In a recent article, The Guardian has shed the light on a very fashionable topic inside German naval circles: are the technologies used in Naval surface ships a strategic asset? Is German Naval surface shipbuilding key or not for the Standort Deutschland ?
For the British daily, ‘the national security-related argument cited by those favoring a domestic advantage remains murky. It comes down to the interpretation of the term key technology, and whether the surface shipbuilding segment is covered by the definition’.
The 2015 position paper of the Mod: surface shipbuilding is not strategic for Germany!
The article by The Guardian refers to an official document published by the German BMVg and BMWI on the 8th of July 2015 and called: ‘Strategiepapier der Bundesregierung zur Stärkung der Verteidigungsindustrie in Deutschland’.
It quotes the passage contained in a chapter covering civilian economic objectives for the new government. As for military applications, the coalition agreement defers to a 2015 strategy document released by the Defense Ministry and The Minister for Economy.
This document weights key technologies differently (‘Festlegung von nationalen verteidigungsindustriellen Schlüsseltechnologien’, pages 3 & 4).
According to that document, only the construction of submarines is considered a key technology in the shipbuilding arena: surface ships are to be sourced Europe-wide. Thus astonishing decision is illustrated by the chart (see left).
The 2015 position paper: an astonishing exception in Europe in surface shipbuilding
The battle over the key technology status for surface shipbuilding is far from being over and is at the very heart of the disputed MKS 180 competition. The minimum one can say is that the apparent German doctrine of excluding surface vessels as strategic is quite isolated in Europe: a paradox for country whose naval sector is one of the most powerful in Europe and renowned in the world….
Let us see why.
First and foremost, the current German doctrine is somewhat in contradiction with some passages of the Koalitionsvertrag of March 20183 which forms the very basement of the current Government:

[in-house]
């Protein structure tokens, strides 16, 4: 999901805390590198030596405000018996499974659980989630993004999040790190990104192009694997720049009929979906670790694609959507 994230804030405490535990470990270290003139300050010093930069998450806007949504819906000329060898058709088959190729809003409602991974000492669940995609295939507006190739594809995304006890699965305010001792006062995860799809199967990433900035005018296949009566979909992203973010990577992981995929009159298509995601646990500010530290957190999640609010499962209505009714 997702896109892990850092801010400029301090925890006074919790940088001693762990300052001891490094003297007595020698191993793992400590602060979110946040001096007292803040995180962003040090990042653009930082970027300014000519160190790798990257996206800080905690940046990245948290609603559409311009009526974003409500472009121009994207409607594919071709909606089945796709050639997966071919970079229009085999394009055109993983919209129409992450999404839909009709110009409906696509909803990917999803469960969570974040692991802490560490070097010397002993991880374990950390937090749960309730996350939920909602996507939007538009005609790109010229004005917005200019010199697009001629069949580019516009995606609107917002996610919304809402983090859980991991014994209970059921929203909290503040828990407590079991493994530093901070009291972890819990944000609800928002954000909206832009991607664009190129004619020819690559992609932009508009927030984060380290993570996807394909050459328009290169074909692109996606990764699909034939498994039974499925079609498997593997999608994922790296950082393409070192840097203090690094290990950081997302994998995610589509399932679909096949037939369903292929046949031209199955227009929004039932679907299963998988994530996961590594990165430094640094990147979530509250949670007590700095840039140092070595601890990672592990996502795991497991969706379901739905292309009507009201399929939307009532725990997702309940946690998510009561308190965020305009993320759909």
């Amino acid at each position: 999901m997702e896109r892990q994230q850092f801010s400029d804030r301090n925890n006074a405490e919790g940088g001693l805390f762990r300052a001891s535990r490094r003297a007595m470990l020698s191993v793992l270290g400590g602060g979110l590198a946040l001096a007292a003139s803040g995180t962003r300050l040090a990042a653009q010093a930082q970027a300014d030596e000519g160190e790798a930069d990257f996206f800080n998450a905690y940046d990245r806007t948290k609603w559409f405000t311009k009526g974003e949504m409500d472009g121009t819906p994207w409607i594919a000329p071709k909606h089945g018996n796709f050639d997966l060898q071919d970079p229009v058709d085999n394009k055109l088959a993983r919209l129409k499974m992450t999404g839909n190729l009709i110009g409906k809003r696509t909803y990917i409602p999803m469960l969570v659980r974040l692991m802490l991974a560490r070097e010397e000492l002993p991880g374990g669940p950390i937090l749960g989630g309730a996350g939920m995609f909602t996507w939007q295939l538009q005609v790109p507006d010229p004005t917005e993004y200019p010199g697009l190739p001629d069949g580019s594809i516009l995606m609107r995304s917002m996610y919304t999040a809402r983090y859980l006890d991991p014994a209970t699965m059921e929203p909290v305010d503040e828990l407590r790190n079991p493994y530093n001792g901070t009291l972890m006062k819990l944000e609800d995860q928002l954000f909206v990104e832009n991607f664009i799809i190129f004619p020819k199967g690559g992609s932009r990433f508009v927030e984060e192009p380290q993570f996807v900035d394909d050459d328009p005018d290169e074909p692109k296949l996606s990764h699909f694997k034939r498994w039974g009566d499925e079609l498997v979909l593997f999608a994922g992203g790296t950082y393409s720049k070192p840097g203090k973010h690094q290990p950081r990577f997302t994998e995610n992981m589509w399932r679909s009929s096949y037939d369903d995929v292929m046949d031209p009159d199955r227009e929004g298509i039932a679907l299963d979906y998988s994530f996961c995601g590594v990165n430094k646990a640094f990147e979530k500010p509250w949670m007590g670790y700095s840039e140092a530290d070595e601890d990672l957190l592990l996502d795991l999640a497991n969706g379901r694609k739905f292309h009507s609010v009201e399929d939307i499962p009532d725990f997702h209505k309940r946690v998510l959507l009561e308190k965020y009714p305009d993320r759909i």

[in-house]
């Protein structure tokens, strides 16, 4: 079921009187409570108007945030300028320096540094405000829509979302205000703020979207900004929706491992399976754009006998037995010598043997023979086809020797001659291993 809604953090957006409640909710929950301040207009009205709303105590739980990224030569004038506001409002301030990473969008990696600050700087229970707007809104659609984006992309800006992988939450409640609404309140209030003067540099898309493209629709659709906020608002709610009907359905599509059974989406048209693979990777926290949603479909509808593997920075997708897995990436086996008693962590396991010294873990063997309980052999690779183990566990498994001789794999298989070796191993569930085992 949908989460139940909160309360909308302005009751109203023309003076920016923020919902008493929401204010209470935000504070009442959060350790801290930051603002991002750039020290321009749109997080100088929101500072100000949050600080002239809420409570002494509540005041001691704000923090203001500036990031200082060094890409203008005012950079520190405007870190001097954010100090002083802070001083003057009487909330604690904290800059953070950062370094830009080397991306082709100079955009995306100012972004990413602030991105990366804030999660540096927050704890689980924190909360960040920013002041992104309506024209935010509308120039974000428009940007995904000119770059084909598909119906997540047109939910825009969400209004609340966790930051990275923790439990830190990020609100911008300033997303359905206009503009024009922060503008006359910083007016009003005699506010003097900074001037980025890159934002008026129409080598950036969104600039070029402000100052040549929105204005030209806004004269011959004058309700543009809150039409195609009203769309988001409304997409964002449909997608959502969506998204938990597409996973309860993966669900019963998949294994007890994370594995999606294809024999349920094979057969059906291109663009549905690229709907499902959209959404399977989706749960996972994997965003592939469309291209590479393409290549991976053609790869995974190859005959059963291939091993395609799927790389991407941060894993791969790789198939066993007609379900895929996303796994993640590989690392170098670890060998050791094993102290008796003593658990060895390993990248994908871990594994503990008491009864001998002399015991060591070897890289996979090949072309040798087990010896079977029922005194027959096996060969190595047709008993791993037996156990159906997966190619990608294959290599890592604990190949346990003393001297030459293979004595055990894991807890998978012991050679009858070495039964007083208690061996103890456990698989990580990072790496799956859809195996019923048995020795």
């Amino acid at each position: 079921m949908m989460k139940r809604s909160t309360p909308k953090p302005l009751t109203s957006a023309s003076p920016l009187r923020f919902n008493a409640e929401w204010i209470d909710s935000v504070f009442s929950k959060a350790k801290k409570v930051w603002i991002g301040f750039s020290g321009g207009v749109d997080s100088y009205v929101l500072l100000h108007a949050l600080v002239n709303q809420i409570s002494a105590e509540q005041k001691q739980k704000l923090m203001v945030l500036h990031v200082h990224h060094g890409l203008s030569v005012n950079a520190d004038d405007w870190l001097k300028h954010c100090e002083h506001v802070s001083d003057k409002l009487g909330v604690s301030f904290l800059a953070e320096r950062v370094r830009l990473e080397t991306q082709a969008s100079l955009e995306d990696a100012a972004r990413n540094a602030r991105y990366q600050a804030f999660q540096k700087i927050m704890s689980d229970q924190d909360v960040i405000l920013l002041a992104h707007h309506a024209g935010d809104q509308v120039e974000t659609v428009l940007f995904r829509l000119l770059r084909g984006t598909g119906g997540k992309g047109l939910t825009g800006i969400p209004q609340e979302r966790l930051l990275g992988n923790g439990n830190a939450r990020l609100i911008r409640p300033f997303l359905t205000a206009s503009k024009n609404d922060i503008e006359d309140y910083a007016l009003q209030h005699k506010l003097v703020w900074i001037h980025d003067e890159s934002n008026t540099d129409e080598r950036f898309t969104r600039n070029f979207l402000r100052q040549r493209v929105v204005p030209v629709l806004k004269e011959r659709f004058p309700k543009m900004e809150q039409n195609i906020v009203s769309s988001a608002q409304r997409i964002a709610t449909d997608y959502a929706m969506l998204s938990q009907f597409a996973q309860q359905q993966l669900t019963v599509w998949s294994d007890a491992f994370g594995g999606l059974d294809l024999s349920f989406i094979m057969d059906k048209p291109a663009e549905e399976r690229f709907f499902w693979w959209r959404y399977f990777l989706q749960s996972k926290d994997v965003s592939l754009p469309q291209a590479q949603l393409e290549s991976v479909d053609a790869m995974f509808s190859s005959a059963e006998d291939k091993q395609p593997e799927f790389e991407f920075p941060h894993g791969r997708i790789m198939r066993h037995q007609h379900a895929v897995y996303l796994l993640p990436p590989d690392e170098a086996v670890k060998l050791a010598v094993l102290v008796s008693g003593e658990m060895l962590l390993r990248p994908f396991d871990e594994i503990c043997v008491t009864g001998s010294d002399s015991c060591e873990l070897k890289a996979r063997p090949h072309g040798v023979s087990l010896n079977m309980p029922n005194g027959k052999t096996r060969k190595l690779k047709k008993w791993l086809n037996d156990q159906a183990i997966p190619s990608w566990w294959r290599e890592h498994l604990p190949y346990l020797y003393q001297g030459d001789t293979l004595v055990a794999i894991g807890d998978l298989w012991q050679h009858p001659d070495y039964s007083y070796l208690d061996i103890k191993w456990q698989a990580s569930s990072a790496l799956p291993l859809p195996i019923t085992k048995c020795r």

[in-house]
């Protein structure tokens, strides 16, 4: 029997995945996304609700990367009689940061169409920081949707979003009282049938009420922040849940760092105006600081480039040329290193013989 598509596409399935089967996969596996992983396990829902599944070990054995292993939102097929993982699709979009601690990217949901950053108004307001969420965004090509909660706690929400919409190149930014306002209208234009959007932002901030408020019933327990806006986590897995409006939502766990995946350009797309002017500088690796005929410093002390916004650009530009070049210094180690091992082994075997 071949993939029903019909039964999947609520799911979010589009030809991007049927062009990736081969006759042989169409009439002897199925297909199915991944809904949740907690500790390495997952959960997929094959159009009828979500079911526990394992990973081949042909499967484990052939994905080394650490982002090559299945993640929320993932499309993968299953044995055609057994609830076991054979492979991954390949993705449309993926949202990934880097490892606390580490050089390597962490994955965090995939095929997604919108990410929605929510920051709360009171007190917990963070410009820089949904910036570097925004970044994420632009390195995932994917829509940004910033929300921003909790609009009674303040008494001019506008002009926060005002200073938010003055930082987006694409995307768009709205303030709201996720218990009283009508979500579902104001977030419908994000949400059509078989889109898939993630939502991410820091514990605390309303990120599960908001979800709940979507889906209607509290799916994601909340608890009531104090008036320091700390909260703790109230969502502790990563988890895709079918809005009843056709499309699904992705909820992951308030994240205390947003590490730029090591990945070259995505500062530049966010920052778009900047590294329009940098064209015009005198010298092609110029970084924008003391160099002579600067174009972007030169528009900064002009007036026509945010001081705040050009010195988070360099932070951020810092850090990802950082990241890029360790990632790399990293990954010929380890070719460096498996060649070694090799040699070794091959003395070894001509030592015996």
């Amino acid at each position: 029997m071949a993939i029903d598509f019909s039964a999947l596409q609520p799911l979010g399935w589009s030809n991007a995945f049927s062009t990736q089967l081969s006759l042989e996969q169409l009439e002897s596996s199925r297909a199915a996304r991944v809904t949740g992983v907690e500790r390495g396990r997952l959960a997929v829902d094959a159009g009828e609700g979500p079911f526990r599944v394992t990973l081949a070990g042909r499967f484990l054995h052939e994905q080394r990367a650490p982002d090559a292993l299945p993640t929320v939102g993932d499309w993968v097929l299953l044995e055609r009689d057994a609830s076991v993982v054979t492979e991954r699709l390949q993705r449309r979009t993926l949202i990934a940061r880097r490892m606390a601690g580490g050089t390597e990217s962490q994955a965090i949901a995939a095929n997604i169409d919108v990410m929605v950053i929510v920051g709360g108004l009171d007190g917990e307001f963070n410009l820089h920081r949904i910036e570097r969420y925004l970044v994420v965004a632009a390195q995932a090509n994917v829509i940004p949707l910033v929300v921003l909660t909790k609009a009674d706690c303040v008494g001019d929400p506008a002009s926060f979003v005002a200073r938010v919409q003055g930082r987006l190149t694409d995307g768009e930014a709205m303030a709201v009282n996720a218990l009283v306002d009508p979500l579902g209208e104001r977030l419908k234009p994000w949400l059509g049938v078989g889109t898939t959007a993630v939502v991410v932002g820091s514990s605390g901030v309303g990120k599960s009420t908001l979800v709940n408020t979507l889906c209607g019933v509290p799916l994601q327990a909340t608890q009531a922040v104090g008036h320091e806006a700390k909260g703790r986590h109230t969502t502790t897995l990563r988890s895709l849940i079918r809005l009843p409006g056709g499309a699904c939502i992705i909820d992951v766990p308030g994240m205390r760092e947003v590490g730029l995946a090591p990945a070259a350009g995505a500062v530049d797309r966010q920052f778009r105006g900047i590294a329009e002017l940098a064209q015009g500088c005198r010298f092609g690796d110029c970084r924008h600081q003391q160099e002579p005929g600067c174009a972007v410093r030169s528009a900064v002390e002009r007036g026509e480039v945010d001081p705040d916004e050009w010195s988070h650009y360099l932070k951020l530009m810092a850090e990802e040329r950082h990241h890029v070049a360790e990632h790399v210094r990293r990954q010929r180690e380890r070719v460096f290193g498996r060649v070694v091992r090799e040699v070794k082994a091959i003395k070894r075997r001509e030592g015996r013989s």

- ‘Wir bekennen uns zur Industrie: Strategische Industrie- und Innovationspolitik. Ausbau der Industrie 4.0-Aktivitäten. Unterstützung von Schlüsseltechnologien, insbesondere Luft- und Raumfahrt, Maritime Wirtschaft, Mikroelektronik, Batteriezellfertigung, Leichtbau, neue Werkstoffe’ (page 13).
- ‘Für ein außenhandelsorientiertes Land wie Deutschland ist eine leistungsstarke, international wettbewerbsfähige maritime Wirtschaft von großer gesamtwirtschaftlicher Bedeutung. Die Ziele der Maritimen Agenda 2025 wollen wir umsetzen und Förderungs- sowie Finanzierungsinstrumente ausbauen.’ (page 58).
Then, the 2015 position paper of the BMWI and BMVg stands against of all European policies in that sector, largely dominated by a wise safeguard of sensitive military national technologies:
In France, the strategic review (October 2017) highlighted the national ambition of a the strategic autonomy in the industrial sector: ‘Maintaining the vitality of this ecosystem is a matter of national sovereignty. Ensuring reliable procurement and support for our armed forces, particularly those with a role in nuclear deterrence, is a prerequisite for France’s freedom of action, making this activity a pillar of its strategic autonomy. More generally, this industrial and technological base feeds the economy and extends France’s influence around the world. Consequently, the DITB must be supported and sustained at all levels (from start-ups to large companies and groups). This support is provided via long-term policies in areas such as research and investment, cooperation, support to exports, acquisitions, and protection with regard to foreign investment.’.